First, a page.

Field marketing isn’t the same as account-based marketing (ABM) —  but it’s certainly an integral part of it. 

One way to think about it is: demand gen builds prospect awareness, field marketers gather crucial account-level gems, and sales uses those golden data nuggets to provide prospects with personalized solutions that help convert them into paying customers.

All of this can happen as part of a greater ABM strategy. But for field marketers to really ace their part, they’ll need to:

  • Qualify and manage leads by providing specific content for nurture campaigns or even reach out to leads directly when needed
  • Set up programs and tools like Marketo, Hubspot, and more to track results and route leads to sales
  • Monitor account-level engagement and campaign metrics
  • Support and execute account-based strategies and programs

‍Field marketing vs. customer marketing

Field marketers don’t exist solely to influence lead gen efforts. They’re a full-service marketing function that can also be used to keep customers happy and increase recurring revenue.

Because whether it’s accelerating product adoption, improving retention rates or building brand loyalty, field marketing touches every aspect of the sales cycle and beyond. 

While not every customer marketing role has a field marketing component, it’s not at all rare to find field marketing roles where customer marketing is central.

This inevitably means more responsibilities, including:

 

  • Working with business development representatives (BDRs) and account managers (AMs) to find revenue gaps and growth blockers within the customer journey.
  • Analyzing data from pre-existing customer events to understand the reasons for revenue decline or low product updates.
  • Collaborating with product and development teams to bridge those gaps.
  • Utilizing customer events to improve product knowledge, upsell new products, and increase brand-to-customer face time. 

In many organizations, field marketers have to be a jack of all trades. But they also have to be masters of those trades too.

That’s where having the right metrics to measure field marketing success is critical.

How is the role of a field marketing manager measured?

For field marketing insiders like Salesloft’s Director of Global Event Marketing Jennifer Cummings, being able to measure event success is key to the role.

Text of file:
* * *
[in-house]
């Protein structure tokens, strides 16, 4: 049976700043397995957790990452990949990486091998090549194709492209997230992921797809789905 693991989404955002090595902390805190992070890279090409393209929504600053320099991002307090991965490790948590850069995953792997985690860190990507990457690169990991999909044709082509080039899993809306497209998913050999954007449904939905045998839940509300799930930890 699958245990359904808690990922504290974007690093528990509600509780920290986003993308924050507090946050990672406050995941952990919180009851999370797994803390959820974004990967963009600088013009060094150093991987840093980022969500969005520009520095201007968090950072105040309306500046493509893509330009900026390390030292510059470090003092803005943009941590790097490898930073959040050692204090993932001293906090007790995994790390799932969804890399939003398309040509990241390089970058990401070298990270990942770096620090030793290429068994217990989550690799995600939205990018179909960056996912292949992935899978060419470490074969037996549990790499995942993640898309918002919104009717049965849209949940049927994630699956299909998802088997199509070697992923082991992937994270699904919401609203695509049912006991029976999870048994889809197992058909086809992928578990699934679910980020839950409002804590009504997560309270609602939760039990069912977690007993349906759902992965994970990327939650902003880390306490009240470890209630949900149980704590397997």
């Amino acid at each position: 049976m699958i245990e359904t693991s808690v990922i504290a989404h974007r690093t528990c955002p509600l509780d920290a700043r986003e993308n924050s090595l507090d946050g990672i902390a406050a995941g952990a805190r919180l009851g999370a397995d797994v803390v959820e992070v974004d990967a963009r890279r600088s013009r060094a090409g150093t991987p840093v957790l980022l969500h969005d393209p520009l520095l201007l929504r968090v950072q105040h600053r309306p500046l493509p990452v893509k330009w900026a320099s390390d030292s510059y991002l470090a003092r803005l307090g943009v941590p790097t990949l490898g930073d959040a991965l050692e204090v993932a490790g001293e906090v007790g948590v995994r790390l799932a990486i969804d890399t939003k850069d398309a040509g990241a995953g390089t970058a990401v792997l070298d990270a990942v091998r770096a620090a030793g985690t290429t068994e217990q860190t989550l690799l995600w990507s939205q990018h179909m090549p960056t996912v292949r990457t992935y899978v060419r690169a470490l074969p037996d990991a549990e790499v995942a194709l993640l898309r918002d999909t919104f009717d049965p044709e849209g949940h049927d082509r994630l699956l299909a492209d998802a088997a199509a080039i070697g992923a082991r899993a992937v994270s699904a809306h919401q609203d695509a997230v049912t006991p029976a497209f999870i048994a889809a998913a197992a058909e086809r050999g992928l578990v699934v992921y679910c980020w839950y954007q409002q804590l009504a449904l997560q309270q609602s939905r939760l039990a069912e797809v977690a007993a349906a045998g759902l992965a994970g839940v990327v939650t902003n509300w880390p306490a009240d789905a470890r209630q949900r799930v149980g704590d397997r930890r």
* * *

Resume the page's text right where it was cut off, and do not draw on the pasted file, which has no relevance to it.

“There's so much actionable data that you're getting from your platform now that can always be used more intentionally,” Jennifer explains. 

“Sometimes they’re vanity metrics, like the number of people that logged on. But then there's stuff that's like, ‘Oh, I can actually do something with that — I can use this to personalize our follow-ups or improve the attendee experience.’”

If you’re looking for ways to measure field marketing success, here are some of the metrics you may want to focus on:

‍Demand gen metrics

  • List of qualified attendees and their companies, job titles, geographies, etc.
  • Number of registrations
  • Actual attendance numbers
  • Time spent in an event
  • Engagement with on-demand assets
  • Actions taken post-event

‍Account-level metrics

  • The number of VIP attendees coming to the event (e.g., important leads, customers, etc.)
  • Real-time engagement (e.g., questions asked, polls taken, content downloaded during the event, etc.)
  • Engagement with on-demand assets
  • Total engagement score for each attendee (time in session, content downloaded post-event, questions asked, polls completed, etc.)

‍Pipeline metrics

  • Prospect stage of each attendee (lead, prospect, MQL, SQL, or customer)
  • Percentage of each type of prospect attending the event
  • Percentage of customers attending the event
  • Minute-by-minute attendance rates (including best sessions and drop-off areas)
  • Number of private discussions with VIP attendees
  • Conversions into a qualified lead
  • Conversions to number of qualified meetings
  • Pipeline (both sourced and influenced)
  • Closed-won opportunities
  • Closed-won revenue

10 field marketing strategies for increased engagement

As you might’ve guessed by now, field marketing is a competitive world. 

To make sure your field events rise above the noise, you’ll need to think outside the box with your field marketing strategies.

Start with these 10 powerful event engagement ideas to keep your attendees tuned in from beginning to end.

  1. Swag
  • Think vouchers, tickets, and branded items.
  1. Networking opportunities
  • Peer-to-peer messaging, video conferencing, networking hubs, and randomized breakout sessions.
  1. Social media
  • Event hashtags, selfie-sharing, and referral competitions.
  1. Virtual photo booths 
  1. Q&A
  1. Polls
  • Increase interaction, help shape topic navigation, and collect account-level data.
  1. Gamification 
  • Collect badges, embed multi-user event gaming experiences, and introduce scoring systems or digital leaderboards.
  1. Speakers and entertainment
  • Opt for an industry maverick, live band, Michelin Star chef, or celebrity cameo.
  1. Sponsor and sales interaction
  1. On-demand content

‍‍

To discover more ways to win with field marketing, check out the many incredible successes of these inspiring field marketers. 🔥

 

Make field marketing your secret weapon

Clearly, it’s time to redefine the role of the field marketer within your organization and give them as much agency, autonomy, and applause as you can. 

By shifting your focus and viewing field marketers as the true growth levers they are, marketing and sales can tap into new revenue streams they never thought possible.

Prove your event ROI. Try Goldcast for your next event.